If you go
• What: Starting today members of the public will be able to visit both summer dig sites.
• When: 9 a.m. to 4 p.m., Tuesdays through Saturdays, through Aug. 2.
• Where: Directions are at the ranger station inside the fort or in the Visitor Center, 1501 Evergreen Blvd.
• Information: Click here.
More at the fort
Three Saturday programs will introduce children 8 through 12 to the world of archaeology. With the help of park staff and volunteers, they will learn about the past through artifacts they uncover.
Each session is limited to 20 children. Spots can be reserved at the reconstructed fort on the day of the program.
• 10:30 a.m. to 2 p.m. June 28.
• 10:30 a.m. to 2 p.m. July 12.
• 10:30 a.m. to 2 p.m. July 26.
Click here to learn more.
Five Thursday programs at 7 p.m., free to the public, will be in the Tex Rankin Theater at Pearson Air Museum, 1115 E. Fifth St.:
• June 26, Jean Barman: “Rediscovering the diverse history of Fort Vancouver: French Canadians and native Hawaiians.”
• July 10, Robert Cromwell: “Comparing the fur trade ceramics of Chinookan and early-19th century fur trade sites along the Columbia River.”
• July 17, Megan Lickliter-Mundon: “Current trends in aviation archaeology: What’s going on in the field and where is it taking us?”
• July 24,Gerald W. Williams: “World War I in the Pacific Northwest,” with the history of the WW I spruce mill at Vancouver Barracks.
Also, 5:30 p.m. family-friendly activities to note the 100th anniversary of the start of World War I, with tours, living history interpreters, refreshments and period music from the Vancouver Community Concert Band.
• July 31, Beth Horton: “The rules of good breeding must be punctiliously observed: Military families at mid-19th century Fort Vancouver.”
Museum open house
Tours of the curation facility provide up-close looks at artifacts that came from archaeological excavations or were donated by community members.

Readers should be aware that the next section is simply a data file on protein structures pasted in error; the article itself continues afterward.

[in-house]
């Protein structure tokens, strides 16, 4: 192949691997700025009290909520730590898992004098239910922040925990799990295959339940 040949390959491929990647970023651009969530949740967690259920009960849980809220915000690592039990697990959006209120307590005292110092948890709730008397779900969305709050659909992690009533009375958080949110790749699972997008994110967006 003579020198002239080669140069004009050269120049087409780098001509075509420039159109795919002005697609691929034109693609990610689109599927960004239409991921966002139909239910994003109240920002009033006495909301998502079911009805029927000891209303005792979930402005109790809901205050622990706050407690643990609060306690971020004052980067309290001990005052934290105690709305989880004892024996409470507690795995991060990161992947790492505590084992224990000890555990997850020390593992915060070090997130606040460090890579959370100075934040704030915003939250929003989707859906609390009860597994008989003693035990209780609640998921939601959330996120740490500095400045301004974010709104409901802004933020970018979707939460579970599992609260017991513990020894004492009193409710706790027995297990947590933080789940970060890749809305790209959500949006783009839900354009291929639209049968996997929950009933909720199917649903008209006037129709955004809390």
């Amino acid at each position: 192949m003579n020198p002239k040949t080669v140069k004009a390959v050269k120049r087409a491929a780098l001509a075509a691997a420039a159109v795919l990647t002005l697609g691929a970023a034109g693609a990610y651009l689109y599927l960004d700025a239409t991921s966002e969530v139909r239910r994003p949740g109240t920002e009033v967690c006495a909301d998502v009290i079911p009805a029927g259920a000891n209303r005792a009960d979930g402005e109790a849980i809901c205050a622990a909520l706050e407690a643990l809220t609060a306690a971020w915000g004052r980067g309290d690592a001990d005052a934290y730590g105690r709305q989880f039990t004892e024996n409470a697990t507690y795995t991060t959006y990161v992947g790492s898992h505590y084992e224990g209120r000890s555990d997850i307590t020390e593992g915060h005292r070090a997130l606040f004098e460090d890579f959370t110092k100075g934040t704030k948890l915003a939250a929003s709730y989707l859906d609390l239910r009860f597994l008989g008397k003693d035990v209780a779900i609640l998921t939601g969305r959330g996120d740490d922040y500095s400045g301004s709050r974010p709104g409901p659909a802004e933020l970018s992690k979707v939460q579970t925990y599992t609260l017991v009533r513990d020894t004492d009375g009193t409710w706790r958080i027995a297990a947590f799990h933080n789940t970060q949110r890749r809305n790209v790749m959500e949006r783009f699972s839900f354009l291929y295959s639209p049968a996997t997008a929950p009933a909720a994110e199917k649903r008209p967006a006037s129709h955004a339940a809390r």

Tours are limited to 15 people. (Children 10 and older are welcome.) To register, contact museum technician Meagan Huff at 360-816-6255 or at Meagan_Huff@nps.gov. Register for remaining spots on each tour at the ranger station inside the fort on the day of the event.
• 11 a.m. and 2 p.m. Saturday, July 12: “Spruce Mill Soldiers.”
• 11 a.m. and 2 p.m. Saturday, Aug. 9: “Vancouver Barracks at the Turn of the Century.”
Click here to learn more.
The spot that signified America's presence in the Northwest 160 years ago will highlight the 2014 "Summer of Archaeology" at Fort Vancouver National Historic Site.
This year's field school projects will include the site of the old U.S. Army post's flagstaff, just south of Officers Row.
"It was the symbol of not only the post, but of the larger American expansion," said Beth Horton, a National Park Service archaeologist at Fort Vancouver.
The annual field school gives graduate students at Washington State University Vancouver and Portland State University hands-on experience at actual digs while expanding Vancouver's archaeological record.
Researchers were able to use old maps to locate the flagstaff, said Doug Wilson, the lead archaeologist at Fort Vancouver National Historic Site. And, last summer's work included an above-ground survey with a magnetic gradiometer, which can read changes in the soil.
"There were some big magnetic anomalies" where they will be excavating on the Parade Ground this summer, Wilson said.
There also are some clues in the terrain that Wilson can point out. People who head out the front door of the Grant House and continue south will find themselves walking on a subtle hump in the Parade Ground.
The rise is the remnant of a road shown in one of those old maps, he said. It runs through a depression in the lawn, a clover-filled circle where grass doesn't grow.
The flagstaff project isn't just an academic exercise, Fort Vancouver Superintendent Tracy Fortmann said.
"This is the first step in restoring the flagstaff," she said.
Fort Vancouver also is scheduling summer archaeology programs for the community, including "Kids Digs," a lecture series and two museum open houses.
Recent field school digs have explored the site of the Hudson's Bay Company workers village, west of the reconstructed fort stockade. Some students will resume excavating the home sites of "Little" Proulx, a French-Canadian who lived here in the 1840s, and William Kaulehelehe, who was hired in 1845 to minister to his fellow Hawaiians.
Unlike the Proulx and Kaulehelehe digs, which must be accessed through a gate in a chain-link fence northwest of the Land Bridge trail, the flagstaff excavation will be a few yards from a prominent community gathering place — the bandstand on the Vancouver Barracks Parade Ground.
Maybe the students will find rocks or concrete that were used to anchor the staff. If they're lucky, Wilson said, they could find old pieces of metal — hardware that was dismantled, tossed in the hole and buried after the site was cleared away.
Wilson and graduate student Emily Taber did some of the setup work over a recent weekend, using electronic surveying equipment to find some of the reference points established last summer.
On-site prep work began earlier this month.